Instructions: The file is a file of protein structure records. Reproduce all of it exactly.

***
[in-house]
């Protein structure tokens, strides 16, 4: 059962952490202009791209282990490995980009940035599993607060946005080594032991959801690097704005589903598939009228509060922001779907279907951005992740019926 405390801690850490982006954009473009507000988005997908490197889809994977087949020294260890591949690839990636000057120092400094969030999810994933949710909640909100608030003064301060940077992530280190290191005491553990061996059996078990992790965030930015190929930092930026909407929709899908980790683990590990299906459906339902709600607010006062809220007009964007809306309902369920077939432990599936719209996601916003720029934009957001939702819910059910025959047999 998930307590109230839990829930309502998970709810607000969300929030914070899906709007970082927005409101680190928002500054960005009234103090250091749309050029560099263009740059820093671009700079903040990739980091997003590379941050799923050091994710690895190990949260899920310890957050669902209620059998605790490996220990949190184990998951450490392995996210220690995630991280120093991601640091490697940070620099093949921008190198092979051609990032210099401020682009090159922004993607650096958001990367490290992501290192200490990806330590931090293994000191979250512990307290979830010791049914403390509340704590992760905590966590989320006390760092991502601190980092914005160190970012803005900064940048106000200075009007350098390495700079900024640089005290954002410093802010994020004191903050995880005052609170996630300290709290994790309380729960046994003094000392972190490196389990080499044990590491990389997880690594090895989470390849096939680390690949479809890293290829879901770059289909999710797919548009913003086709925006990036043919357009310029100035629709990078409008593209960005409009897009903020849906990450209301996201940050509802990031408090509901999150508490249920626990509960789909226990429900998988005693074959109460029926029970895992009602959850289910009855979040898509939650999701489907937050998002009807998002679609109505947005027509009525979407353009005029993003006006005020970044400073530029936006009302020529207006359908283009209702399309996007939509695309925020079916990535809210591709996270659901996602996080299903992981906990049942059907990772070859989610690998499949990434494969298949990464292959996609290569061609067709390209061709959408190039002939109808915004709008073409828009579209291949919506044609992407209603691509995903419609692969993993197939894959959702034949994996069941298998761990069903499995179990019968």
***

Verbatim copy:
[in-house]
């Protein structure tokens, strides 16, 4: 059962952490202009791209282990490995980009940035599993607060946005080594032991959801690097704005589903598939009228509060922001779907279907951005992740019926 405390801690850490982006954009473009507000988005997908490197889809994977087949020294260890591949690839990636000057120092400094969030999810994933949710909640909100608030003064301060940077992530280190290191005491553990061996059996078990992790965030930015190929930092930026909407929709899908980790683990590990299906459906339902709600607010006062809220007009964007809306309902369920077939432990599936719209996601916003720029934009957001939702819910059910025959047999 998930307590109230839990829930309502998970709810607000969300929030914070899906709007970082927005409101680190928002500054960005009234103090250091749309050029560099263009740059820093671009700079903040990739980091997003590379941050799923050091994710690895190990949260899920310890957050669902209620059998605790490996220990949190184990998951450490392995996210220690995630991280120093991601640091490697940070620099093949921008190198092979051609990032210099401020682009090159922004993607650096958001990367490290992501290192200490990806330590931090293994000191979250512990307290979830010791049914403390509340704590992760905590966590989320006390760092991502601190980092914005160190970012803005900064940048106000200075009007350098390495700079900024640089005290954002410093802010994020004191903050995880005052609170996630300290709290994790309380729960046994003094000392972190490196389990080499044990590491990389997880690594090895989470390849096939680390690949479809890293290829879901770059289909999710797919548009913003086709925006990036043919357009310029100035629709990078409008593209960005409009897009903020849906990450209301996201940050509802990031408090509901999150508490249920626990509960789909226990429900998988005693074959109460029926029970895992009602959850289910009855979040898509939650999701489907937050998002009807998002679609109505947005027509009525979407353009005029993003006006005020970044400073530029936006009302020529207006359908283009209702399309996007939509695309925020079916990535809210591709996270659901996602996080299903992981906990049942059907990772070859989610690998499949990434494969298949990464292959996609290569061609067709390209061709959408190039002939109808915004709008073409828009579209291949919506044609992407209603691509995903419609692969993993197939894959959702034949994996069941298998761990069903499995179990019968």